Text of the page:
COVID: More cases, more mutations, more problems?

Sept. 1, 2022
So is it true, more cases, more mutations, more problems?

Newswise — How many times in the last 18 months have you seen a map that looks like the one above? It looks like a population density map, but in fact, it is a case total for the COVID19 rates from Johns Hopkins Coronavirus Research Center (collected on 24 May 2022). As of mid-May 2022, there have been over 355 million reported cases, and new variants must change to overcome our growing immunity. In order to predict a variant’s abundance and effect on the public, Clare Frasier, a graduate student at the University of Hawai’i at Manoa is investigating the links between the rate of new cases, mutations, and selection in the virus.

Severe acute respiratory syndrome coronavirus 2 (SARS-CoV2) is the source of COVID19 infection that has changed our everyday lives since early 2020.  The genome of this virus has been recently sequenced and revealed to be just about 30,000 base pairs, which is about 100,000x smaller than humans. Genetic mutations lead to the different variants that we have been accustomed to hearing about in the news recently, such as delta and omicron. These mutations can make the virus spread more easily between people and weaken immune responses. Many researchers over the past couple of years have found that the genome of this virus can be broken down into the structural genes (S, E, M, N) and those linked to viral transmissibility and proliferation (such as ORF1, ORF3, ORF7).

In order to investigate the link between case incidence and mutation rate, Frasier with the help of her advisor, Dr. Marguerite Butler, and lab mate, Ethan Hill, focused on two regions of the genome that display high mutation rates (ORF1a and S) and one region of low mutation rate (ORF7a). To focus on the case incidence rates, these scientists gathered data from Global Initiative on Sharing Avian Influenza Data (GISAID) on two SARS-CoV2 variants that spread rapidly, the B1.1.7 (Alpha) variant and the B.1.243 (Hawai’i) variant in an area of high case incidence (Los Angeles County) and low case incidence (the state of Hawai’i). Los Angeles County had nearly double the case incidence rate of Hawai’i, ~20% compared to ~10%, respectively, which may be a result of numerous factors (e.g., population size, mask mandates, quarantine protocols, etc.).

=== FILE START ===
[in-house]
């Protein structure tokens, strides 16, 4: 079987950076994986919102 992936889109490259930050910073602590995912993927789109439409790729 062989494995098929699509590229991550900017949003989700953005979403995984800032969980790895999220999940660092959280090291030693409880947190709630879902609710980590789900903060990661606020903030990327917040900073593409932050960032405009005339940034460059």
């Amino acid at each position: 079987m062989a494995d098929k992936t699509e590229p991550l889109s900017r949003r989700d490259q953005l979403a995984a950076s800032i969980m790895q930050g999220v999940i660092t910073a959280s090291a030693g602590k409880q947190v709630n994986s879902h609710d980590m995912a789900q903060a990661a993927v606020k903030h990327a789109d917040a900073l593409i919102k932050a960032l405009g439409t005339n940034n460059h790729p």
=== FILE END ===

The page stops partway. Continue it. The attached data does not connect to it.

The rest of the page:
Frasier wanted to determine the rate at which a mutation is accepted and the estimated number of people that one infected individual can infect for two variants to understand potential impacts on human populations. Surprisingly, in Hawai’i, the Alpha variant had higher mutation rates compared to LA County. However, the Hawai’i variant which spread more rapidly in the state also displayed a higher mutation rate indicating that it is not necessarily case rates that lead to these mutations. They saw a higher initial reproductive number for the Alpha variant in LA County than in Hawai’i, but there was a more rapid decrease in this number over time in LA County compared to Hawai’i. This means that the number of people an infected person may infect is higher in LA County but drops off faster than in Hawai’i. The reproductive number for the Hawai’i variant showed similar trends in both Hawai’i and LA County showing again that the incidence rate might not be the driving force.

So is it true, more cases, more mutations, more problems? Well, maybe. It seems there are unique trends in variant mutation rates and selection depending on the number of positive cases. What does this mean for us? We can’t yet predict how SARS-CoV2 variants will evolve in the future, but we are starting to see trends in evolution across different case incidence densities.

Newswise release